IIHS must also think the road surface of the entire country is flat and level. All the hills around my area of the country have drivers looking at the full force of headlights as cars crest hills, and with LED headlights being more prevalent it’s like driving into the sun. So dinging the insurance rates of drivers with great headlights seems a bit backasswards.
Why shouldn't a car manufacturer have a responsibility to keep others safe, not just their owners? How safe is a car if its lights increase the likelihood that an incoming car will crash into it head on due to headlight glare?
The 2020 Outback needs a recall to fix glare from headlights . Constant other drivers flashing their lights at me at night. DO NOT BUY 2020 OUTBACK.
I think it is the difference of pronunciation between tomato or potato. No matter how you slice it.
Just bought my first Subaru(Outback)had a Mazda CX7 for 9yrs. Never had any problems with the Mazda. Hopefully I made a good choice.
Cars constantly flash me like my brights are on, something is definitely wrong..
Cars constantly flash me like my brights are on, something is definitely wrong..
The author of this article is using convoluted logic. A car that creates glare for oncoming drivers is not only jeopardizing the safety of the other drivers but of the driver of the car creating the glare. The act of blinding oncoming traffic can create head-on collisions or offset crashes.
The Outback didn't only have headlight issues ... ----------------------------------------------- Small overlap front: passenger-side ----------------------------------------------- Passenger restraints and dummy kinematics The dummy’s head contacted the right side of the frontal airbag but began to move into the gap between the frontal and side curtain airbags, leaving the head vulnerable to contact with forward structure. The inflated side curtain airbag has sufficient forward coverage to protect the head from contact with side structure and outside objects.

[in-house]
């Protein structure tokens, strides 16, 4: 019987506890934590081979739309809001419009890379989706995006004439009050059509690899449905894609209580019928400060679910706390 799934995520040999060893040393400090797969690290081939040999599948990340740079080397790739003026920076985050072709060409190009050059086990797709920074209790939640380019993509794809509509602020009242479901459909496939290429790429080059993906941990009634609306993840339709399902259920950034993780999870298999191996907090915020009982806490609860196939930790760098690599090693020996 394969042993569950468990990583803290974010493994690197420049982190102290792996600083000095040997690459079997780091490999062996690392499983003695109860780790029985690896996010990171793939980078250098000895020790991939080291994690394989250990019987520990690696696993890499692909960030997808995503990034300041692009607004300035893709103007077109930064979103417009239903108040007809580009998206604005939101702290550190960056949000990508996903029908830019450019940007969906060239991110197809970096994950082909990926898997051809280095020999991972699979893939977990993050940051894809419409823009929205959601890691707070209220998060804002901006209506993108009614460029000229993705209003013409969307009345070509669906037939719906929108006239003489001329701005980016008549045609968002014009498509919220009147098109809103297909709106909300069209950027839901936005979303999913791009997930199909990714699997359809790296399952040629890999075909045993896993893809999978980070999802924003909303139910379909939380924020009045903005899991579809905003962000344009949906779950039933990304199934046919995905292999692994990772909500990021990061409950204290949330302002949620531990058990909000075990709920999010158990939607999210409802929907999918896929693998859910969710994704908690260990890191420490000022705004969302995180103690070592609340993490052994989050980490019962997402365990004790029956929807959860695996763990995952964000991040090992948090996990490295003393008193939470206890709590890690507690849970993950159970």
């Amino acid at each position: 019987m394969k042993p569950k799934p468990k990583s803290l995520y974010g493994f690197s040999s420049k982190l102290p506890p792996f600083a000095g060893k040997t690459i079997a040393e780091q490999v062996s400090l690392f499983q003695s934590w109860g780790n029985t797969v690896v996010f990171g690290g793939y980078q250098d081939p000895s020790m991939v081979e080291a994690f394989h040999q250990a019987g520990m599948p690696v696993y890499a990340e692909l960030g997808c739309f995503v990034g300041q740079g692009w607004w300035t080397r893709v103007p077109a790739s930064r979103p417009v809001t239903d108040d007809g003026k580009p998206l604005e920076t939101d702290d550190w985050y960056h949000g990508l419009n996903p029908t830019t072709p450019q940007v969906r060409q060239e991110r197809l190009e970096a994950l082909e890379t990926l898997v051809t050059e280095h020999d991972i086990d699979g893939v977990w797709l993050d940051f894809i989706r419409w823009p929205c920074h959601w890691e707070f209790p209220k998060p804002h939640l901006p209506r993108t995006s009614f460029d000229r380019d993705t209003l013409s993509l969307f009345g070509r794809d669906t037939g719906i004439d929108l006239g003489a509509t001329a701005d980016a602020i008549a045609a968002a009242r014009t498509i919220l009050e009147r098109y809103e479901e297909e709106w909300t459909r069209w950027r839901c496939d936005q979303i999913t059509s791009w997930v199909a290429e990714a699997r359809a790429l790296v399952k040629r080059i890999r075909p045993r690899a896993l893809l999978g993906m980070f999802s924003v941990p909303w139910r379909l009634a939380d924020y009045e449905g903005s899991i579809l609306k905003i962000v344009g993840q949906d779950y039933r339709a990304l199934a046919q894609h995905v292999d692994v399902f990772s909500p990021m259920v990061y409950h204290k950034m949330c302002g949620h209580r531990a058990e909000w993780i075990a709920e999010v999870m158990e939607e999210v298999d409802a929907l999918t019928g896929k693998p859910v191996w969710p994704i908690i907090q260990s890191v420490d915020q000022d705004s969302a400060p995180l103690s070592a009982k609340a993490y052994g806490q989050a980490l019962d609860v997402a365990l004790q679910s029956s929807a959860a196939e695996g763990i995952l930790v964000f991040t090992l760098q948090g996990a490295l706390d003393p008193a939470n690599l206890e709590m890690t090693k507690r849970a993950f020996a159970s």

Where I live there is a predominance of pick-up trucks and it is not fun being blinded by their low-bean headlights as the trucks are much taller than my Subaru. Do all pick-ups get low marks for that? What about drivers that change their stock lights for off market glaring/blinding lights? And lets not forget that not all vehicles are created equal (7 inches high off the ground) It sounds like non-sense to me.
There is a problem here.. because when you put some weight in the trunk the front would raise a bit and cause the glare to look like your brights are on.
When the driver of an oncoming vehicle responds to my car's headlight glare by switching on their highbeams then both of us have a problem, and the resulting reduction of night vision continues for some period afterwards.
My friend and I were driving her new CrossTrek in rural Colorado. Half the oncoming cars flashed us as if we had the brights on. We didn't. Same problem as with the Outback.
What's "wrong" is that all manufacturers figured out that LED headlights are far superior to previous technology. One of the main reasons I traded in my 2016 Outback with HID headlights for a 2018 was to get the LED headlights. After driving with them in my wife's 2017 Forester it was like night and day (pun intended). It's possible the headlight-aiming standards need to change to accommodate the retina-burning intensity of LEDs, but there was similar criticism (starting with HID lights) for these overly-bright lights not illuminating far enough down the road not too long ago. So there really is no pleasing anyone, and if you've still got yellow headlights (as many of the oncoming drivers cited in the previous comments probably do) then individual drivers will need to learn how to deal with bright oncoming lights to preserve their vision at night -- like looking at the right shoulder instead of at the oncoming lights to avoid temporarily incapacitating your fovea (your central point of vision).